Much ado about Murdoch

“It’s a sad, sad day for journalism.” That’s what everyone’s saying now that Rupert Murdoch has proven successful in his bid to buy the Wall Street Journal. But what if it’s not? What if it’s, well, just another day? Everyone’s biggest worry seems to be that Murdoch will force the WSJ to espouse his personal ...

600226_Murdoch5.jpg
600226_Murdoch5.jpg

"It's a sad, sad day for journalism."

That's what everyone's saying now that Rupert Murdoch has proven successful in his bid to buy the Wall Street Journal. But what if it's not? What if it's, well, just another day?

Everyone's biggest worry seems to be that Murdoch will force the WSJ to espouse his personal ideological viewpoint. There has always been a very thick wall between the editorial pages (which, frankly, are already far more ideologically conservative than Murdoch) and the rest of the paper. There's no reason to think that wall won't continue to stand. Managing Editor Marcus Brauchli is one of the most respected newsmen in all of media, and Murdoch has promised to leave him at the helm. In a memo to WSJ staffers, Brauchli vows he'll hold on to that independence, and if there's anyone who will stick to that promise, it's Brauchli. Plus, with so much attention over the past three months, Murdoch has become accountable to the media at large, not just to WSJ staffers.

“It’s a sad, sad day for journalism.”

That’s what everyone’s saying now that Rupert Murdoch has proven successful in his bid to buy the Wall Street Journal. But what if it’s not? What if it’s, well, just another day?

Everyone’s biggest worry seems to be that Murdoch will force the WSJ to espouse his personal ideological viewpoint. There has always been a very thick wall between the editorial pages (which, frankly, are already far more ideologically conservative than Murdoch) and the rest of the paper. There’s no reason to think that wall won’t continue to stand. Managing Editor Marcus Brauchli is one of the most respected newsmen in all of media, and Murdoch has promised to leave him at the helm. In a memo to WSJ staffers, Brauchli vows he’ll hold on to that independence, and if there’s anyone who will stick to that promise, it’s Brauchli. Plus, with so much attention over the past three months, Murdoch has become accountable to the media at large, not just to WSJ staffers.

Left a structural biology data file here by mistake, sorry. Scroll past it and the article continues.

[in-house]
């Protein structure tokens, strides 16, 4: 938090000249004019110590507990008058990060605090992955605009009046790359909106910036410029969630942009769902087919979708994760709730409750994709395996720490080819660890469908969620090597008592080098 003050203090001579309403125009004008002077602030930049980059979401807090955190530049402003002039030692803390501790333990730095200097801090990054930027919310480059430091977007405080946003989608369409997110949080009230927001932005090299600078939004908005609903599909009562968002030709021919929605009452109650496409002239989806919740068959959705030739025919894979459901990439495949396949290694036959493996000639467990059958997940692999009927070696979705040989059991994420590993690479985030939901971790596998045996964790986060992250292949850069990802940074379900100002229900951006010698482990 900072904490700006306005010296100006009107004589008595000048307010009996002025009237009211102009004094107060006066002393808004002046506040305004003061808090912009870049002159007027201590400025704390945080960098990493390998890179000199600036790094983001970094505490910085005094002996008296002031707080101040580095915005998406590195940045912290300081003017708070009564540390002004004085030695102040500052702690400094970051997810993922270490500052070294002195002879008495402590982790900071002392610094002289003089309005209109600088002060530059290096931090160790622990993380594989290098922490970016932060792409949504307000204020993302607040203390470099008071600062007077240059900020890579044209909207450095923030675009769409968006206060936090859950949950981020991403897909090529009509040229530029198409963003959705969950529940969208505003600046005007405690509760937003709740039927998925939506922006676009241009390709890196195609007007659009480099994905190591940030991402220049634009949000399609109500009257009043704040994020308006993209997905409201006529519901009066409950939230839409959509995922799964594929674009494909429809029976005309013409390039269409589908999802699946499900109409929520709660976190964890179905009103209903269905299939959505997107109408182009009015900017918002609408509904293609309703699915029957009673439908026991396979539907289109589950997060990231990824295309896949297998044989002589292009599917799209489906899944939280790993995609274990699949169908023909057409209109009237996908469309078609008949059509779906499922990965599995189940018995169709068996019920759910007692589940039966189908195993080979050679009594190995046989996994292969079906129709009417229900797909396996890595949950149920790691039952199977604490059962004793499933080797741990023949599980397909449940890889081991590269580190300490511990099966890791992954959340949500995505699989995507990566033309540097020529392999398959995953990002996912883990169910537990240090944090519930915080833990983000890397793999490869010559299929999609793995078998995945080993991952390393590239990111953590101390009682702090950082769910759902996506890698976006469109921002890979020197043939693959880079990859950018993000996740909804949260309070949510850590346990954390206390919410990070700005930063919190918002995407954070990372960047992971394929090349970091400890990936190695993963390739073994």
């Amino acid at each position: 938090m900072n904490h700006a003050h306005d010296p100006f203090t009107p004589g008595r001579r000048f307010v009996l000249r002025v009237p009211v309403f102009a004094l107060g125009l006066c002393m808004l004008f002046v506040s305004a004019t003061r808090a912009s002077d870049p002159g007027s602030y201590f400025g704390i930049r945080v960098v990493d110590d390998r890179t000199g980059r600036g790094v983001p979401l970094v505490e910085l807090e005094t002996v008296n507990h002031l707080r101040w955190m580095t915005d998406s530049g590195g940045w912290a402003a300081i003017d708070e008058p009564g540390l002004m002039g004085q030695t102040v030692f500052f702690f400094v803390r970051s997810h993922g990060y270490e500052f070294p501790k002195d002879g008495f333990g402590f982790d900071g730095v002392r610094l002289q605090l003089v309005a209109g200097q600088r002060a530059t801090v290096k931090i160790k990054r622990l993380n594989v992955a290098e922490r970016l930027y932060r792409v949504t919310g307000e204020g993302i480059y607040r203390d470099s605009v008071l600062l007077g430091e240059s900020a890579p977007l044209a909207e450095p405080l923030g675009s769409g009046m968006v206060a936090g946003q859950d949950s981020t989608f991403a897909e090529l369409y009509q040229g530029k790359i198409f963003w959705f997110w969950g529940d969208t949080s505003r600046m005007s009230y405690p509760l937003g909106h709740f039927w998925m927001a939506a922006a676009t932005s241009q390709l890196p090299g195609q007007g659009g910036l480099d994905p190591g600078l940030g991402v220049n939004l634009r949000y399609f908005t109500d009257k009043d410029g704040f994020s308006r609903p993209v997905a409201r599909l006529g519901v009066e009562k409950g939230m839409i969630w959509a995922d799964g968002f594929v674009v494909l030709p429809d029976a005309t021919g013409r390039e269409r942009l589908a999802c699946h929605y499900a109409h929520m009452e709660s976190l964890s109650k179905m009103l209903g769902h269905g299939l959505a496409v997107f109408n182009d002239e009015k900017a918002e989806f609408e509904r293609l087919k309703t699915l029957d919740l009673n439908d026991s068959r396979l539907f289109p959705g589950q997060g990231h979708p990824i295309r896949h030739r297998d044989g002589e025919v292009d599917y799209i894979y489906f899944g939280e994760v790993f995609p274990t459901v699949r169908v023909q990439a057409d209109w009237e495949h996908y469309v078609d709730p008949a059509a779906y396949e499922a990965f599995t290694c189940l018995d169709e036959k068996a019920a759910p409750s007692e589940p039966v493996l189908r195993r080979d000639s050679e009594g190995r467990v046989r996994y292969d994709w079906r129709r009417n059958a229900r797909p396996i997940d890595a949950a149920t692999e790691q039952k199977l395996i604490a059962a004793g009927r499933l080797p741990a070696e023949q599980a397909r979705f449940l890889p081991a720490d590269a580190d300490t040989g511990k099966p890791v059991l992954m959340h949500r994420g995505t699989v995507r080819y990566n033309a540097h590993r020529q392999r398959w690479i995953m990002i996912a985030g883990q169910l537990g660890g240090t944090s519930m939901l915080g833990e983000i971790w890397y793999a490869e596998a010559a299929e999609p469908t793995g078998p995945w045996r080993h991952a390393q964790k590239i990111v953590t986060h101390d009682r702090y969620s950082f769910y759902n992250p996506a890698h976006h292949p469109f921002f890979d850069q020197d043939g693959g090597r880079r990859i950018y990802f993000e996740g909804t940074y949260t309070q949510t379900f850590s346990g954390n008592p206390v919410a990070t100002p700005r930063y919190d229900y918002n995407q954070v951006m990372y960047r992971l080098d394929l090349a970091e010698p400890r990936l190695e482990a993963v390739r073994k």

But let’s look at the bigger picture. While Murdoch’s purchase may strike fear into the hearts of journalists who work inside, it’s not necessarily a sad day for journalism in general. Murdoch may want the WSJ to focus less on business and more on general news. Is that so terrible? With newspapers folding left and right, maybe it’s good to have goosed-up competition for the New York Times and the Washington Post. It’s also a good opportunity for other business publications, whether they be newspapers or magazines or newer online outlets like dealbreaker.com or valleywag.com, to step up their reporting. And if WSJ reporters want to flee News Corp, it’s a good time for other publications to poach some first-class talent. 

In many ways, Murdoch’s purchase of the WSJ is a throwback to times gone by. After all, who wants to buy print? A 76-year-old, that’s who. Even if Murdoch does have nefarious intentions for the WSJ, he can’t live forever. Any of his likely successors, whether it be News Corp President Peter Chernin or one of Murdoch’s kids, have proven to be less ideological and more pragmatic. Ultimately, as Rik Kirkland wrote in a Think Again: Rupert Murdoch piece for FP earlier this year, Murdoch simply isn’t as powerful as everyone fears.

Christine Y. Chen is a senior editor at Foreign Policy.

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